Tuesday, 1 September 2020

Everyone enjoys the wood

One of the great pleasures of owning a wood is sharing it with other people. As the strange summer of lockdown comes to a close we can look back on a few of the visitors  who've had fun in the wood. 

Boyz in the wood

Six boys spent two nights in the cabin - a chance to catch up and chill out together far from parents and university. How they all managed to jam into the cabin we're not asking. 

They even made a video


These three loved it so much they're coming back to spend a couple of nights in the cabin and watch the bats. Perhaps they'll move in  and never go home ...

Climbing up every deer hide

The rope swing proved popular

Family party

Finally an end of summer family get together, under strict C19 rules - but with proper tea, delicious sandwiches  and cake.


Saturday, 25 July 2020

Tree Planting

Our ongoing tree planting project at Old Copse is a vital component of the restoration of 30 acres of ASNW, (partially PAWS), situated in an AONB, part designated SSSI.* 

In the mid 1950's almost all of the original ancient woodland was clear felled and Scots Pine planted across the site. The big storm of 1987 blew down half of the plantation, and birch and other broadleaves are now regenerating in areas where once only pines grew. Our project is to fell the majority of the remaining Scots Pine plantation, and return it to mixed woodland. We are doing this gradually and carefully and replanting in the gaps to maintain 'continuous cover'. 

As part of our management plan we started by felling approximately a third of the Scots Pine plantation in December 2015, and in late 2016 started planting a mix of broadleaves: oak, beech, wild cherry, hornbeam, chestnut and hazel, in the open areas created by the felling. The species mix has been chosen to match those occurring naturally on the site, supplemented by a few English native trees not found within the existing vegetative community, such as small-leaved limes. We aim to achieve a healthy diversity to help the wood withstand the threats of climate change. We have now planted well over 1,000 trees. Every year we fell a little more and replant in the gaps.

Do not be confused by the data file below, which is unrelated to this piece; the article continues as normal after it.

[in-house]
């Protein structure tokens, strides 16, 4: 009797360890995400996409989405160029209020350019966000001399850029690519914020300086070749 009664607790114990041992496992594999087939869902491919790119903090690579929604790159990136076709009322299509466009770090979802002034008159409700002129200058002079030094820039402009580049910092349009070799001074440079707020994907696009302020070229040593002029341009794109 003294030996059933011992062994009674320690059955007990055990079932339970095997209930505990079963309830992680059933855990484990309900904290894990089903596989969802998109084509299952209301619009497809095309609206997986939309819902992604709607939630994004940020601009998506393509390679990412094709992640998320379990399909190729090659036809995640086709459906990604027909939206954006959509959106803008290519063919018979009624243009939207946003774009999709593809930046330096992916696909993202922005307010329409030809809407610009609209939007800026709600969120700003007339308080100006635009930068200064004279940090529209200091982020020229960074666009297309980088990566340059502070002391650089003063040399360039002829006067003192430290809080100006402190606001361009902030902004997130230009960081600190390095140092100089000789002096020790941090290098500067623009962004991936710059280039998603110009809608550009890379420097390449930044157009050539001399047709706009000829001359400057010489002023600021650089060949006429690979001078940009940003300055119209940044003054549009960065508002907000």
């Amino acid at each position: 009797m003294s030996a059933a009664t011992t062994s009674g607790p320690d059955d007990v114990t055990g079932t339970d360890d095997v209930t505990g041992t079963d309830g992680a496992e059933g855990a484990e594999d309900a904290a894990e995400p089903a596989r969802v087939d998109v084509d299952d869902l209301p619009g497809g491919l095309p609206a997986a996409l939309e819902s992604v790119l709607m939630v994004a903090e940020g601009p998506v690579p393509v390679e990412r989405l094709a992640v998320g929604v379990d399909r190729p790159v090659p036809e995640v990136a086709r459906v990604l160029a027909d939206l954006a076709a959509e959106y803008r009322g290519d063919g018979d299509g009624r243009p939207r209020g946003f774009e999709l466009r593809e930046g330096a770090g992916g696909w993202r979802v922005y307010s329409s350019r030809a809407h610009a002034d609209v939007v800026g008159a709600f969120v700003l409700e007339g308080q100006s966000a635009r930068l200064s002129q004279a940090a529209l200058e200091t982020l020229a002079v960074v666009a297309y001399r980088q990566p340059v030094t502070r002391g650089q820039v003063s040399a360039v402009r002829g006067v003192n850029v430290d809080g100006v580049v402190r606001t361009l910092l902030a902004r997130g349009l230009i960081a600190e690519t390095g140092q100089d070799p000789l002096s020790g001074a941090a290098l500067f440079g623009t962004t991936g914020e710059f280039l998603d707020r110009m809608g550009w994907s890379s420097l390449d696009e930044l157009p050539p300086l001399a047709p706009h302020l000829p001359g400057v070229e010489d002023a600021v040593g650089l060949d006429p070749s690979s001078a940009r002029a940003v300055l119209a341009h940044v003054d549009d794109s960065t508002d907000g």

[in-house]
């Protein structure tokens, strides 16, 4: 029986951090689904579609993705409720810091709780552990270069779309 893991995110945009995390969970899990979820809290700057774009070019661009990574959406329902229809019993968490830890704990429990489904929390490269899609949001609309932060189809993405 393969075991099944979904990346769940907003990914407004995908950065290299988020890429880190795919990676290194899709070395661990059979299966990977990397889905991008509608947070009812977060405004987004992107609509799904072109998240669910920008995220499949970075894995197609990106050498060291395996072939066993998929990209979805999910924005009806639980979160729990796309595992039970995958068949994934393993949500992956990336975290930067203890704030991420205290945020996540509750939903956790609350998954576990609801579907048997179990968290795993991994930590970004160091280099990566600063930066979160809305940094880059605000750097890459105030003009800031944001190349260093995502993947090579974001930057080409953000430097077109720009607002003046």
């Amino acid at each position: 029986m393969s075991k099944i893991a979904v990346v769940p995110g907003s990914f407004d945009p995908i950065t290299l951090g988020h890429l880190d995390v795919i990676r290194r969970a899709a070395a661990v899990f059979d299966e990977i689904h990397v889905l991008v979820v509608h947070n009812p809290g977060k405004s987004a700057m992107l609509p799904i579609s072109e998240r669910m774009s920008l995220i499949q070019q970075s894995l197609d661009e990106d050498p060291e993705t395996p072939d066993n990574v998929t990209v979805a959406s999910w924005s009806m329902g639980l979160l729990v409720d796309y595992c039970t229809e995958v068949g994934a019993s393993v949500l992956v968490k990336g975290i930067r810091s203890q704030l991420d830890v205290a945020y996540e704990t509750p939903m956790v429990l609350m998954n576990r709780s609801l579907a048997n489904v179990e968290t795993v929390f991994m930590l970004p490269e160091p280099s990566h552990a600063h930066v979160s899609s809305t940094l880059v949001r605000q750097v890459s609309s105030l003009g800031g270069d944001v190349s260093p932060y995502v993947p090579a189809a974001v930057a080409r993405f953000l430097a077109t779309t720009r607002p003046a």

Replanting in the gaps in the plantation

Three years on some of the hornbeams are more than 7ft tall 

Foreground - new planting and remaining Scots Pines, background - remnant original woodland

Oak emerging from tree shelter 

We have planted more than 1000 trees. Note also regenerating ground flora encouraged by the removal of bracken.

Replanting is augmented by a great deal of natural regeneration prompted by the felling, predominantly oak, beech, rowan, alder buckthorn and goat willow. All promising regeneration has to be protected from deer predation. We also transplant any regeneration growing in the 'wrong place' such as the middle of the rides, and grow them on in our deer proof tree enclosure before planting them out elsewhere in the wood.